Hercules SLR is here for you and all your transportation requirements! Load Binders, ratchet straps, tie downs, tarps, chains, ropes, slings, hardware and more. We remain open, while respecting the emergency measures put in place by our provincial governments and health advice.

We have set up specific drop-off and pick-up points in-store and you can call us ahead of time to make sure everything is ready before your arrival. Your safety is our priority and when you need us, we are here for you. Call us: 1 800 461-4876 or visit us online here to find the nearest branch: https://buff.ly/2FFkXMu


Ask the Experts | Everything Synthetic Web Slings

Ask the Experts | Everything Synthetic Web Slings

If you’re a rigger or work in material handling, you likely encounter synthetic web slings (or webbing slings) often in your work. A synthetic web sling is fantastic to lift delicate or soft materials, since their soft surface offers more protection than abrasive materials, like wire rope.

Synthetic web slings come in two types — duplex and simplex. A duplex web sling is made with two synthetic fabric layers stitched together for extra reinforcement. A simplex webbing sling is made with only one synthetic fabric layer. “Just one layer? That won’t do anything,” you might be thinking—but how wrong you’d be! Even though a web sling may not have the same reputation for strength as say, steel, a web sling is surprisingly strong!

Web Slings in Action – Types of Web Sling Assemblies

  1. Single leg Web Sling – A single web sling has a master link, one webbing leg with a hook for lifting.
  2. Two leg Web Sling – A two-legged web sling has a master hook, two webbing legs, each with a hook on.
  3. Three leg Web Sling – A two-legged web sling has a master hook, three webbing legs, each with a hook on.
  4. Four leg Web Sling – A two-legged web sling has a master hook, four webbing legs, each with a hook on.

Extreme caution should be exercised in processes where lifts and slings are employed to move materials from one place to another. Operator training is essential and regular sling inspection should be conducted in order to avert accidents. Legislation has specific standards for lifting slings and prescribes various inspection criteria depending on the material used and the type of sling. Find out what is current in your area, be familiar with them and use them at all times.

Web Sling Certification to ASME B30.9-5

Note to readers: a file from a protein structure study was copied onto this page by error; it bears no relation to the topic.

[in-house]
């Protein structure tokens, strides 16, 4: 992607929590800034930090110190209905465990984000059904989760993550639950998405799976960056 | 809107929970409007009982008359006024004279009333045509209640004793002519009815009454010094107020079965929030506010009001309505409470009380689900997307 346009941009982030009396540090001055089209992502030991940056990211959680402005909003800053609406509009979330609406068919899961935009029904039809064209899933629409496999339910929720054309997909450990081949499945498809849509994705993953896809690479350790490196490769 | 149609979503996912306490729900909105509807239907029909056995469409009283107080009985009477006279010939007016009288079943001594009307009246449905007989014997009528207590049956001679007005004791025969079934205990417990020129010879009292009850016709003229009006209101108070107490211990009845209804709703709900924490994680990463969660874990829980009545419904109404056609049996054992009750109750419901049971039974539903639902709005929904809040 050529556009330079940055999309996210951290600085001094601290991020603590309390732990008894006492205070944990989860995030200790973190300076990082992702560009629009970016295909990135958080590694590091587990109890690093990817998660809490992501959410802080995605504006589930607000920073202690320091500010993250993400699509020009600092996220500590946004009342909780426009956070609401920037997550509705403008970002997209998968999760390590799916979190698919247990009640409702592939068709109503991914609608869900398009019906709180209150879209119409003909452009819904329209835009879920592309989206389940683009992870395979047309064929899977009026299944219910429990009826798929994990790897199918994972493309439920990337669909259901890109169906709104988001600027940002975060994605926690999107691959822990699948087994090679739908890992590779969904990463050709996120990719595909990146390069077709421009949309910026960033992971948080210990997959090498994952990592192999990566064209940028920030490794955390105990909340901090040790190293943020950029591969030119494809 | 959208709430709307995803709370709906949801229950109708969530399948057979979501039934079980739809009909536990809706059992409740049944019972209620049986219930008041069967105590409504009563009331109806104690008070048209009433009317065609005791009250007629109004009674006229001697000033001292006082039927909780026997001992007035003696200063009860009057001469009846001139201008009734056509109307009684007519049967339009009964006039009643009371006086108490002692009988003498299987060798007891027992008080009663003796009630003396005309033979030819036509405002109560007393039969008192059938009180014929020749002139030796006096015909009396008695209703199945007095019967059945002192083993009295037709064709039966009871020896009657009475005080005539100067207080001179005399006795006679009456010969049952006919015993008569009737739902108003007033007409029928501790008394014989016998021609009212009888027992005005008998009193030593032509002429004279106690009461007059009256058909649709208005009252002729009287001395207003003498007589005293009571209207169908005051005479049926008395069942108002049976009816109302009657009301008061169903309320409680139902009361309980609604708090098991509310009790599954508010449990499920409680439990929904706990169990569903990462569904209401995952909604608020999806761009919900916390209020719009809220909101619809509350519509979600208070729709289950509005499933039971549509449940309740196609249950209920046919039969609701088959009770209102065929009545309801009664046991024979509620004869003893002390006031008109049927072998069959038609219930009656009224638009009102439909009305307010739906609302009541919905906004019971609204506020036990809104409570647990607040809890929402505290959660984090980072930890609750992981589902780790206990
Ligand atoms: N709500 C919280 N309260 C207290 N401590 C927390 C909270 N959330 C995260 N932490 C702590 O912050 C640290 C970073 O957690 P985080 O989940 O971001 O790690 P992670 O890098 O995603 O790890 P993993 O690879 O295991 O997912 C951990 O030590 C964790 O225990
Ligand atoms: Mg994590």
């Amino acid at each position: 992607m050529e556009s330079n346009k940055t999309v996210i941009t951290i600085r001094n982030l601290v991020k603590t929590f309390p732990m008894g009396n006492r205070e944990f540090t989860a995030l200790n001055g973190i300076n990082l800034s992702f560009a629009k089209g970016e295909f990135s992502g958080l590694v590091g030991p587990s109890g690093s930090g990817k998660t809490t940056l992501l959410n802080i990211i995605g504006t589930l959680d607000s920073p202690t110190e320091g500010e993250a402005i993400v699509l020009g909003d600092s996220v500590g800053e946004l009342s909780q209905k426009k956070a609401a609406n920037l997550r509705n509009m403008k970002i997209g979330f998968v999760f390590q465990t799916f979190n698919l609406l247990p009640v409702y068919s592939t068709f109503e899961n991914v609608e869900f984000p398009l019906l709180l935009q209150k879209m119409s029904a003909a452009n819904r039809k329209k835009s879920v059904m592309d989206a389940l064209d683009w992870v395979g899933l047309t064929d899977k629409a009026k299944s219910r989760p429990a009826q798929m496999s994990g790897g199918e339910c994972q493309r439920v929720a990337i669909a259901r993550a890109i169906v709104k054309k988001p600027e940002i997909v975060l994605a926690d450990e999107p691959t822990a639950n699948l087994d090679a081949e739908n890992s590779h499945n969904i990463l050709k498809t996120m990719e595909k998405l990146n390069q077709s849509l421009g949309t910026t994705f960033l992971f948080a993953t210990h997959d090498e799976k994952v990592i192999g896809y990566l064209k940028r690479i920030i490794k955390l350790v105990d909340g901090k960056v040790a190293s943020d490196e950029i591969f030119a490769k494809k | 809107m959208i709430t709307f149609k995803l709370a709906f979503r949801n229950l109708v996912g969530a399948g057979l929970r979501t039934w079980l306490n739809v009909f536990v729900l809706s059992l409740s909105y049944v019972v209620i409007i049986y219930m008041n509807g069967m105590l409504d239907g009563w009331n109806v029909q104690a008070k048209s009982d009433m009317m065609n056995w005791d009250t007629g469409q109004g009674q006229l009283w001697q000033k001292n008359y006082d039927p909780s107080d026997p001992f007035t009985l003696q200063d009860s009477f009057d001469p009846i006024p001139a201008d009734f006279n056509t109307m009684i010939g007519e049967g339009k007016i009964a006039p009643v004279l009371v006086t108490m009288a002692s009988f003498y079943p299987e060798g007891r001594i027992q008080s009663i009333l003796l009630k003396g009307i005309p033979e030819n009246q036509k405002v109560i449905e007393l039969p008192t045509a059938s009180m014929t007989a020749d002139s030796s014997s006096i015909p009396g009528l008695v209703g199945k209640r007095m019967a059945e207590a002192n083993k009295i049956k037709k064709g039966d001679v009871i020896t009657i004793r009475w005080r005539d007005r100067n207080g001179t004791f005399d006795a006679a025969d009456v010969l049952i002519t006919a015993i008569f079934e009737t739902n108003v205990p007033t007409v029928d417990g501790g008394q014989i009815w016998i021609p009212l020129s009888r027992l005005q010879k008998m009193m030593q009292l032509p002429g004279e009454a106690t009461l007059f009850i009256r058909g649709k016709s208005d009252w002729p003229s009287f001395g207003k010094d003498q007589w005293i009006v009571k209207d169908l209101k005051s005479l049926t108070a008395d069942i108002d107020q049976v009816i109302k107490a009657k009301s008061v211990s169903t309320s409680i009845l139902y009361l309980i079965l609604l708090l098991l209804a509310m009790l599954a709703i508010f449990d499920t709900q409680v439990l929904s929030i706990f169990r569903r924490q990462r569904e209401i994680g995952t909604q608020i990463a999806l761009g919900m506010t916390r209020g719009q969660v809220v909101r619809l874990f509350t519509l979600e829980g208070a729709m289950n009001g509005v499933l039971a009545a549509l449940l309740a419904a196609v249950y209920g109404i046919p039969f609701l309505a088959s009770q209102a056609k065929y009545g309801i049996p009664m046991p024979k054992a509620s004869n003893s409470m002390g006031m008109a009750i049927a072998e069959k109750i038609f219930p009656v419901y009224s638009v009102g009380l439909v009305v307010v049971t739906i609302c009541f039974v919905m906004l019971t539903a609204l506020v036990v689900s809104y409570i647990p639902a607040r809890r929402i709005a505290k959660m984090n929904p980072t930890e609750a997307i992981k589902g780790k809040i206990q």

Generally speaking, any form of damage to a sling means that it should no longer be used. Regulations require that all slings should be permanently marked with their load capacity and employees may not exceed the load capacity of a sling. Lifting slings must be inspected before use on a daily basis.

Inspection Standards
  • Government Appointed
  • Standard ASME B30.9-5
  • 9-5.9.4 Periodic Inspections
  • Performed by Hercules Qualified Inspector. Certificate issued upon passed Inspection, may include Proof Testing. Periodic Inspection shall not exceed 1 year.
  • 9-5.9.3 Frequent Inspection
  • Performed by Employee each shift, before the sling is used
What kind of damage makes a synthetic web-sling unusable?
  • Increased stiffness of sling material.
  • Acid or caustic burns.
  • Melted, burned or weld spatter damage.
  • Holes, tears, cuts, snags.
  • Broken or worn stitching.
  • Excessive abrasive wear.
  • Knots in any part of the sling.
  • Crushed webbing or embedded particles.
  • Bleached sling color.
  • Defective fittings (twisted, corroded, cracked, etc.)
  • Exposure to extreme temperatures (lower than -40°C or higher than 90°C)

Hercules SLR offers inspections for securing, rigging, and lifting equipment. We inspect both large and small industrial rigging, lifting, material handling, and fall protection equipment—Our experts can provide service on-site, or at one of our 30 facilities found across Canada.

Frequently Asked Questions – Answered by our Experts

Q: What are web slings usually made from?

Answer: A flat webbing sling is usually made from woven polyester, nylon (otherwise known as polyamide) and polypropylene.

Q: Do flat web slings come in just one width?

Answer Flat webbing slings come in different widths – but their ultimate flexibility and strength is noted by the number of webbing layers stitched together.

webbing sling at hercules slr

Q: Should I use paint or dye to color code web slings? This should help me identify them quickly and easily, right?

AnswerNO! Don’t use paint to color code webbing slings—the solvents in the paint could corrode the synthetic material. A torn or broken sling is unsafe, and will drastically reduce its SWL. To identify a synthetic sling’s material, look for the label color:

Polyester (PES)—Blue Label, or blue with a green line down the center of the webbing.

Polyamide (PA)—Green label

Polypropylene (PP)—Brown label

Q: What chemicals will affect webbing slings?

Answer: Polyester isn’t affected much by acid, but alkali’s will damage a polyester webbing sling. An alkali or alkaline is basically a substance with a pH level higher than 7. Examples of alkali substances are seawater, baking soda, bleaches, lye, and even blood. Polyamides are basically immune to alkali damage but are damaged by even moderately-strength acids. They can also lose up to 15% of their SWL when wet. Polypropylene is resistant to acids and alkali’s, which makes them a good choice when you have to lift something which needs protection from chemicals. Be sure the polypropylene is stabilized to protect from ultraviolet degrading.

Q: What markings should I look for on a webbing sling?

AnswerLook for the safe working load (SWL), identification number, and the label’s color code.

 Q: How do I store my webbing sling?